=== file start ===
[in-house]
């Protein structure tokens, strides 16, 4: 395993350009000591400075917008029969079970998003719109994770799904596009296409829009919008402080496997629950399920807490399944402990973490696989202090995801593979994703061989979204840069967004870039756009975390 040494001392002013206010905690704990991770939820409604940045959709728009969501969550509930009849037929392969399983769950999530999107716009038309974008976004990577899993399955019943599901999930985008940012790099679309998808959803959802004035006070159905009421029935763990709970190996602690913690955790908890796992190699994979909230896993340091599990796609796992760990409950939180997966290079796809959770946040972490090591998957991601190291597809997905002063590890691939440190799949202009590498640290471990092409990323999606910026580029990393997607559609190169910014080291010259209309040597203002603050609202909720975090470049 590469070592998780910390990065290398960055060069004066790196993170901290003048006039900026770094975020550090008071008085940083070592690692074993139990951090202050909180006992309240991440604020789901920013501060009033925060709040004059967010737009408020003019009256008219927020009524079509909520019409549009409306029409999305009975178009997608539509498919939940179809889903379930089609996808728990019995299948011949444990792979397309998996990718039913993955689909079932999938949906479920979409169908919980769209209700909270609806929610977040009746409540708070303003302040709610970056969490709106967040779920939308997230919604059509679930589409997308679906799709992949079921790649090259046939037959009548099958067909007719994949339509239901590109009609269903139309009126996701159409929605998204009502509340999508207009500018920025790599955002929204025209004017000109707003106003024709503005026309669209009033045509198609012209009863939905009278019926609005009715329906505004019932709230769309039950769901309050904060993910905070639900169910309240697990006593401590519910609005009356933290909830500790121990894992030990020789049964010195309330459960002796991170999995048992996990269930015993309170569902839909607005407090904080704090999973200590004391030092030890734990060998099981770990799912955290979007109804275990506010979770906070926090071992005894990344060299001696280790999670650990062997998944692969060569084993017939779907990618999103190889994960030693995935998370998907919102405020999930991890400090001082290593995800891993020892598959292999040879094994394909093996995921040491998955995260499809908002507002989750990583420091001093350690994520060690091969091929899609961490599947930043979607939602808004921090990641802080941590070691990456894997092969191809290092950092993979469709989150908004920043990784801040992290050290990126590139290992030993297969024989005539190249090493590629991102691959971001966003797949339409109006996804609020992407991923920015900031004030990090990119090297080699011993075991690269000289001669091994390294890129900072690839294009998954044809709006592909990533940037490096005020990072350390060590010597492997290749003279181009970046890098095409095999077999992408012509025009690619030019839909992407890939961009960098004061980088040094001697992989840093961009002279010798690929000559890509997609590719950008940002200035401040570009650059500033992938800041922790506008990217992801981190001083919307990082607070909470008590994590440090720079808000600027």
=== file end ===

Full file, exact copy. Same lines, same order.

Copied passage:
[in-house]
């Protein structure tokens, strides 16, 4: 395993350009000591400075917008029969079970998003719109994770799904596009296409829009919008402080496997629950399920807490399944402990973490696989202090995801593979994703061989979204840069967004870039756009975390 040494001392002013206010905690704990991770939820409604940045959709728009969501969550509930009849037929392969399983769950999530999107716009038309974008976004990577899993399955019943599901999930985008940012790099679309998808959803959802004035006070159905009421029935763990709970190996602690913690955790908890796992190699994979909230896993340091599990796609796992760990409950939180997966290079796809959770946040972490090591998957991601190291597809997905002063590890691939440190799949202009590498640290471990092409990323999606910026580029990393997607559609190169910014080291010259209309040597203002603050609202909720975090470049 590469070592998780910390990065290398960055060069004066790196993170901290003048006039900026770094975020550090008071008085940083070592690692074993139990951090202050909180006992309240991440604020789901920013501060009033925060709040004059967010737009408020003019009256008219927020009524079509909520019409549009409306029409999305009975178009997608539509498919939940179809889903379930089609996808728990019995299948011949444990792979397309998996990718039913993955689909079932999938949906479920979409169908919980769209209700909270609806929610977040009746409540708070303003302040709610970056969490709106967040779920939308997230919604059509679930589409997308679906799709992949079921790649090259046939037959009548099958067909007719994949339509239901590109009609269903139309009126996701159409929605998204009502509340999508207009500018920025790599955002929204025209004017000109707003106003024709503005026309669209009033045509198609012209009863939905009278019926609005009715329906505004019932709230769309039950769901309050904060993910905070639900169910309240697990006593401590519910609005009356933290909830500790121990894992030990020789049964010195309330459960002796991170999995048992996990269930015993309170569902839909607005407090904080704090999973200590004391030092030890734990060998099981770990799912955290979007109804275990506010979770906070926090071992005894990344060299001696280790999670650990062997998944692969060569084993017939779907990618999103190889994960030693995935998370998907919102405020999930991890400090001082290593995800891993020892598959292999040879094994394909093996995921040491998955995260499809908002507002989750990583420091001093350690994520060690091969091929899609961490599947930043979607939602808004921090990641802080941590070691990456894997092969191809290092950092993979469709989150908004920043990784801040992290050290990126590139290992030993297969024989005539190249090493590629991102691959971001966003797949339409109006996804609020992407991923920015900031004030990090990119090297080699011993075991690269000289001669091994390294890129900072690839294009998954044809709006592909990533940037490096005020990072350390060590010597492997290749003279181009970046890098095409095999077999992408012509025009690619030019839909992407890939961009960098004061980088040094001697992989840093961009002279010798690929000559890509997609590719950008940002200035401040570009650059500033992938800041922790506008990217992801981190001083919307990082607070909470008590994590440090720079808000600027």